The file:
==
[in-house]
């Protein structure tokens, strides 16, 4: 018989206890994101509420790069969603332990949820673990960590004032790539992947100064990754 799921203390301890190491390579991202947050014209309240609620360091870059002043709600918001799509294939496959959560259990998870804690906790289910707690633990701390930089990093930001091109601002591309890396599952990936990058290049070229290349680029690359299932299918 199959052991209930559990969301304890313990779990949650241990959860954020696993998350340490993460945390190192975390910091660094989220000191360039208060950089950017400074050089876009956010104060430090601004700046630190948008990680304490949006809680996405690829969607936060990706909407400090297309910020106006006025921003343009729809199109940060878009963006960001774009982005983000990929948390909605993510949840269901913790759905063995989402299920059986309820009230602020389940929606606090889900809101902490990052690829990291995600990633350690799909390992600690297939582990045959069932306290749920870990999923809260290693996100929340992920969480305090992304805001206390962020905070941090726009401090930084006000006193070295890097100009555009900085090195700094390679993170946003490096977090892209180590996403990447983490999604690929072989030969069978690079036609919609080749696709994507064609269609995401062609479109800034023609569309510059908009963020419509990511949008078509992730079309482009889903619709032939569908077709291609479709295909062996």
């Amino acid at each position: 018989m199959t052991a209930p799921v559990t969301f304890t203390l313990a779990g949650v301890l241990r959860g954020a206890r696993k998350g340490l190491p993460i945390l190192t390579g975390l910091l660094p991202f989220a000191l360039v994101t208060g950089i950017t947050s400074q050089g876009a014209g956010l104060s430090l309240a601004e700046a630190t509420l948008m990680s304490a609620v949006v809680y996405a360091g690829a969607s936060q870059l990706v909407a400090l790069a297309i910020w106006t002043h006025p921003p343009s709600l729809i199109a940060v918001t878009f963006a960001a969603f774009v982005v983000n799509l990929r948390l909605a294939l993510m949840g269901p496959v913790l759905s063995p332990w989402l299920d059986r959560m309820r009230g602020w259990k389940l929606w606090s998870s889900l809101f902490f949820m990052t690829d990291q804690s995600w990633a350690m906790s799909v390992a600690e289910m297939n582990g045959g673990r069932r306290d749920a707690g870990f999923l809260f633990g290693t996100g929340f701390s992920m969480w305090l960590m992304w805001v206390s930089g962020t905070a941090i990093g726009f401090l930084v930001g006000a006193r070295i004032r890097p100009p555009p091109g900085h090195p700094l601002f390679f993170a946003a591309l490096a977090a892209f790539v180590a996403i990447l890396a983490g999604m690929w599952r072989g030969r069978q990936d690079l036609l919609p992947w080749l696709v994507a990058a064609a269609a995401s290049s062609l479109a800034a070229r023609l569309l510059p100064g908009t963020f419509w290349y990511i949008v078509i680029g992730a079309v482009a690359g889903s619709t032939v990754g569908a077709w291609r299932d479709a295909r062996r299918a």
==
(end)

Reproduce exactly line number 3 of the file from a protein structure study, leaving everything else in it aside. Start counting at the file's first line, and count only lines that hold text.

């Amino acid at each position: 018989m199959t052991a209930p799921v559990t969301f304890t203390l313990a779990g949650v301890l241990r959860g954020a206890r696993k998350g340490l190491p993460i945390l190192t390579g975390l910091l660094p991202f989220a000191l360039v994101t208060g950089i950017t947050s400074q050089g876009a014209g956010l104060s430090l309240a601004e700046a630190t509420l948008m990680s304490a609620v949006v809680y996405a360091g690829a969607s936060q870059l990706v909407a400090l790069a297309i910020w106006t002043h006025p921003p343009s709600l729809i199109a940060v918001t878009f963006a960001a969603f774009v982005v983000n799509l990929r948390l909605a294939l993510m949840g269901p496959v913790l759905s063995p332990w989402l299920d059986r959560m309820r009230g602020w259990k389940l929606w606090s998870s889900l809101f902490f949820m990052t690829d990291q804690s995600w990633a350690m906790s799909v390992a600690e289910m297939n582990g045959g673990r069932r306290d749920a707690g870990f999923l809260f633990g290693t996100g929340f701390s992920m969480w305090l960590m992304w805001v206390s930089g962020t905070a941090i990093g726009f401090l930084v930001g006000a006193r070295i004032r890097p100009p555009p091109g900085h090195p700094l601002f390679f993170a946003a591309l490096a977090a892209f790539v180590a996403i990447l890396a983490g999604m690929w599952r072989g030969r069978q990936d690079l036609l919609p992947w080749l696709v994507a990058a064609a269609a995401s290049s062609l479109a800034a070229r023609l569309l510059p100064g908009t963020f419509w290349y990511i949008v078509i680029g992730a079309v482009a690359g889903s619709t032939v990754g569908a077709w291609r299932d479709a295909r062996r299918a």